Spring Comet C/2007 N3 Lulin in Leo

March 16, 2009
Comet C/2007 N3 Lulin became a fine Spring comet in February and March for UK observers. At around magnitude 6, perhaps a touch brighter, Lulin is not a true naked eye comet, but it is large and bright in any telescope or binoculars. Following solar conjunction at the end of 2008, Lulin has raced from Scorpio, through Libra, Virgo and then into Leo, skirting just south of Saturn around 23rd/24th February. Its orbit is very close to the ecliptic, which is why it has traced its path through the Zodiacal constellations.

Here is a sequence showing Lulin on the early evening of 3rd March as it edged towards the western boundaries of Leo at around 5° per day. The sequence comprises 25 two-minute exposures, taken with my LX90 @ f/3.3 using a Starlight Xpress SXV-M7C (giving a field of view of 34'x26'). You can see a satellite streak across the field midway through the sequence.



Here's the same data, but stacked in AstroArt 4 to reveal the large coma and tail. Can't really see much of the anti-tail unfortunately.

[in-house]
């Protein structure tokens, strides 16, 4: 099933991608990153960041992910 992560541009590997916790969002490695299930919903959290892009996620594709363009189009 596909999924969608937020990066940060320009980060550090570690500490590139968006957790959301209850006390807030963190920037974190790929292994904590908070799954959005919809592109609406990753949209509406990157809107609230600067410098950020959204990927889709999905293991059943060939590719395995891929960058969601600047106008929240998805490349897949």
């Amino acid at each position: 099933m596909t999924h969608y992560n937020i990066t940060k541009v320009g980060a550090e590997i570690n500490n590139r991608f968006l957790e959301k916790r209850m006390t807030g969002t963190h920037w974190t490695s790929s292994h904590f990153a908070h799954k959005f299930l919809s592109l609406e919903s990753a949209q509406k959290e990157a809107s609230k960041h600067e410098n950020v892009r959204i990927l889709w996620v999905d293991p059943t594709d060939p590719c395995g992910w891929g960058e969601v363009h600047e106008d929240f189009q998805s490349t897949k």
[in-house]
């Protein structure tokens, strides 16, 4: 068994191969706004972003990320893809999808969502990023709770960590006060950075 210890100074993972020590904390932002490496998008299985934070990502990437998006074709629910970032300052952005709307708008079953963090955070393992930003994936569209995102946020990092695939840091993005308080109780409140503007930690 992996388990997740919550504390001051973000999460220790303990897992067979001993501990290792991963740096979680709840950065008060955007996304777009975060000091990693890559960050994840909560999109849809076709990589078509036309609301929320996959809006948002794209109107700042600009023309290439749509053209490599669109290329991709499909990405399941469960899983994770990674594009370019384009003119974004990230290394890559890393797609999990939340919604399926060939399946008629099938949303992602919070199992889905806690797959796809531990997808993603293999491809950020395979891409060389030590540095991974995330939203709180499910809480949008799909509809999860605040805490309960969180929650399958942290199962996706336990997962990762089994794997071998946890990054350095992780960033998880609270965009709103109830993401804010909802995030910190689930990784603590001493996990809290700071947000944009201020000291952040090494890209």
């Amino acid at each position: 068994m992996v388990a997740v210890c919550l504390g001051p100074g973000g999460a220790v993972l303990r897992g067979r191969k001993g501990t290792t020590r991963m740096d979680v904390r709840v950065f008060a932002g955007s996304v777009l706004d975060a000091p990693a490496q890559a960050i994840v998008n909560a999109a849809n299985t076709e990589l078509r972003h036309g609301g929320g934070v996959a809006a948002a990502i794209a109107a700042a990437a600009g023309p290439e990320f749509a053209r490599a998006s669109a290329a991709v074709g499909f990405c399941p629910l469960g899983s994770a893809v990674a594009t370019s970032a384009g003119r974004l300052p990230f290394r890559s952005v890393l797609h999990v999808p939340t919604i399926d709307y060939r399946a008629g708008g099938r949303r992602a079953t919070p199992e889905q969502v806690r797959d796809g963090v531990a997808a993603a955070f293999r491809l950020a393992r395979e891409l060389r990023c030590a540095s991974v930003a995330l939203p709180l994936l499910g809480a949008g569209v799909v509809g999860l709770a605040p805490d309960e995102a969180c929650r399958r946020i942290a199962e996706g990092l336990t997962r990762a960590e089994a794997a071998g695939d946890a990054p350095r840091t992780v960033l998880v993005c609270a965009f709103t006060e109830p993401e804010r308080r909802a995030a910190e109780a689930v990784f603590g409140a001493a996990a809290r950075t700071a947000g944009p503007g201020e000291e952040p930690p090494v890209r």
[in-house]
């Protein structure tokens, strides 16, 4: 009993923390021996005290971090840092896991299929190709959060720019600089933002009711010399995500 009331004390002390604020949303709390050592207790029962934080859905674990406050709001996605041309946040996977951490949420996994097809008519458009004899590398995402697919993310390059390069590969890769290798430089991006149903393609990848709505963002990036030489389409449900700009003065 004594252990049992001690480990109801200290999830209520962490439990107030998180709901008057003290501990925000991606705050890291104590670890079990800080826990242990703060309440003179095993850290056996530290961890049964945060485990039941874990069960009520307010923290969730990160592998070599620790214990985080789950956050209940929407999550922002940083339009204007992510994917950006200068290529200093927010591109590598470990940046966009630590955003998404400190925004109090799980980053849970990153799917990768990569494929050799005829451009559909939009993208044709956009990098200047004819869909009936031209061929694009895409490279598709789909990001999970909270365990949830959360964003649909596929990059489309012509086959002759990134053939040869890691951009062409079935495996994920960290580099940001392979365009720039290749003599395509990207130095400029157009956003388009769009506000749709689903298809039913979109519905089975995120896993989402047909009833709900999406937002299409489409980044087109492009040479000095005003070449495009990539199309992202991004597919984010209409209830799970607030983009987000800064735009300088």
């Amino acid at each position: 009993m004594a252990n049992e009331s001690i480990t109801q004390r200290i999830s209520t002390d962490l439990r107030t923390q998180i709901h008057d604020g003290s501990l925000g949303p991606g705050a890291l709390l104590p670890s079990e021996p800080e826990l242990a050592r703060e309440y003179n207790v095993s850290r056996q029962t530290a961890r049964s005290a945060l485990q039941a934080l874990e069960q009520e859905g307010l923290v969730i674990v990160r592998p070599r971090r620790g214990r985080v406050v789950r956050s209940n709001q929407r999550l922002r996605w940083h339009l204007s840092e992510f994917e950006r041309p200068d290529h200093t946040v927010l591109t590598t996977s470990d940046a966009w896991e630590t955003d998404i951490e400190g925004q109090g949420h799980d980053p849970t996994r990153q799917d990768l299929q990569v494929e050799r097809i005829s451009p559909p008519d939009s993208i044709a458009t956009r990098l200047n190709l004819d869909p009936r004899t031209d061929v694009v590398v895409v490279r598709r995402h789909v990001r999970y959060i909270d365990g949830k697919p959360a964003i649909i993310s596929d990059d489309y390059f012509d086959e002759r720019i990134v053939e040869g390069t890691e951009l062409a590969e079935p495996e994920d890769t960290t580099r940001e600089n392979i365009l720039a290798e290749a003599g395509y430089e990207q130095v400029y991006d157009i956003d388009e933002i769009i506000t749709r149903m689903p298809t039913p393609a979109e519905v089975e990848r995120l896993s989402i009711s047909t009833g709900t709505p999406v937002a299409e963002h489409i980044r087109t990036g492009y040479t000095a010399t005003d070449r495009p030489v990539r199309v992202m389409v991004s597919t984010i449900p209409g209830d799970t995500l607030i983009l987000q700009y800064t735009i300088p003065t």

There's lots more info about this comet on the web, but in particular I found this Gary Kronk's site useful. As I post this, Lulin is now well on its way through Gemini, fading by the day.
 

Comet 144P Kushida in Taurus

January 31, 2009
At the start of the year, Comet 144P Kushida had just glided eastwards from Aries into Taurus. At magnitude 10.7 and no discernible tail, it glows eerily to the north west of the mag 7.4 star GSC 1234-545, which by comparisonshines brightly towards the bottom of the picture.



This picture 'freezes' the motion of the comet against the background stars by using some image processing trickery. First of all I used AstroArt to stack the images in AstroArt so as to correlate the stars, which results ...